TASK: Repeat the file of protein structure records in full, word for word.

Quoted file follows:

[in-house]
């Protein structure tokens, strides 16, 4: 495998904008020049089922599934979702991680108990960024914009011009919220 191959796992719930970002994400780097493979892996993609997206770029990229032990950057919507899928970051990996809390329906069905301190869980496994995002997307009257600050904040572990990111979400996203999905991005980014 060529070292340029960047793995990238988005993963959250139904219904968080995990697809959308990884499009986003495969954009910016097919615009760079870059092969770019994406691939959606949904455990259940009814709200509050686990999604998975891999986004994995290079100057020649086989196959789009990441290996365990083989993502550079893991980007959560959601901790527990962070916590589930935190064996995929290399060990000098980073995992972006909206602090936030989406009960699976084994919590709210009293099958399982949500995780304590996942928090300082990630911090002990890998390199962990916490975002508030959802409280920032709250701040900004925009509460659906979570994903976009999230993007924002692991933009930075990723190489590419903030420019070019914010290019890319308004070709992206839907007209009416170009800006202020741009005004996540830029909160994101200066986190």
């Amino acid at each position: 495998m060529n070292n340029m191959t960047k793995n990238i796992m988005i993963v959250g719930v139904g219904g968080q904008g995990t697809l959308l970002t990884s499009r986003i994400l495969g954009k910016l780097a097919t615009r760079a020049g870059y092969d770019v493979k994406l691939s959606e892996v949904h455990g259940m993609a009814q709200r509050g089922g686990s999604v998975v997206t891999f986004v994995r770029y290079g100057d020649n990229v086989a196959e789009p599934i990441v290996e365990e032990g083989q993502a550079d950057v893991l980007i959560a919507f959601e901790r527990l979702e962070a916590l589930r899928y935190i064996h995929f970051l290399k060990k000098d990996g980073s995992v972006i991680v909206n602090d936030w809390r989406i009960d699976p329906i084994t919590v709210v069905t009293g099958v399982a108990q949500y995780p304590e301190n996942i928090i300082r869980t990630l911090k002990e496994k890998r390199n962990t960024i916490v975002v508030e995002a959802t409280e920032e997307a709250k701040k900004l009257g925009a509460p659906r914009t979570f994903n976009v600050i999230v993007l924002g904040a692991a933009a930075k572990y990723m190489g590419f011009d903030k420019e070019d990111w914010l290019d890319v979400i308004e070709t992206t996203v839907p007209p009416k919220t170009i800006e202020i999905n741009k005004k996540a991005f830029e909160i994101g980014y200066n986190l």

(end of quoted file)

[in-house]
């Protein structure tokens, strides 16, 4: 495998904008020049089922599934979702991680108990960024914009011009919220 191959796992719930970002994400780097493979892996993609997206770029990229032990950057919507899928970051990996809390329906069905301190869980496994995002997307009257600050904040572990990111979400996203999905991005980014 060529070292340029960047793995990238988005993963959250139904219904968080995990697809959308990884499009986003495969954009910016097919615009760079870059092969770019994406691939959606949904455990259940009814709200509050686990999604998975891999986004994995290079100057020649086989196959789009990441290996365990083989993502550079893991980007959560959601901790527990962070916590589930935190064996995929290399060990000098980073995992972006909206602090936030989406009960699976084994919590709210009293099958399982949500995780304590996942928090300082990630911090002990890998390199962990916490975002508030959802409280920032709250701040900004925009509460659906979570994903976009999230993007924002692991933009930075990723190489590419903030420019070019914010290019890319308004070709992206839907007209009416170009800006202020741009005004996540830029909160994101200066986190």
């Amino acid at each position: 495998m060529n070292n340029m191959t960047k793995n990238i796992m988005i993963v959250g719930v139904g219904g968080q904008g995990t697809l959308l970002t990884s499009r986003i994400l495969g954009k910016l780097a097919t615009r760079a020049g870059y092969d770019v493979k994406l691939s959606e892996v949904h455990g259940m993609a009814q709200r509050g089922g686990s999604v998975v997206t891999f986004v994995r770029y290079g100057d020649n990229v086989a196959e789009p599934i990441v290996e365990e032990g083989q993502a550079d950057v893991l980007i959560a919507f959601e901790r527990l979702e962070a916590l589930r899928y935190i064996h995929f970051l290399k060990k000098d990996g980073s995992v972006i991680v909206n602090d936030w809390r989406i009960d699976p329906i084994t919590v709210v069905t009293g099958v399982a108990q949500y995780p304590e301190n996942i928090i300082r869980t990630l911090k002990e496994k890998r390199n962990t960024i916490v975002v508030e995002a959802t409280e920032e997307a709250k701040k900004l009257g925009a509460p659906r914009t979570f994903n976009v600050i999230v993007l924002g904040a692991a933009a930075k572990y990723m190489g590419f011009d903030k420019e070019d990111w914010l290019d890319v979400i308004e070709t992206t996203v839907p007209p009416k919220t170009i800006e202020i999905n741009k005004k996540a991005f830029e909160i994101g980014y200066n986190l």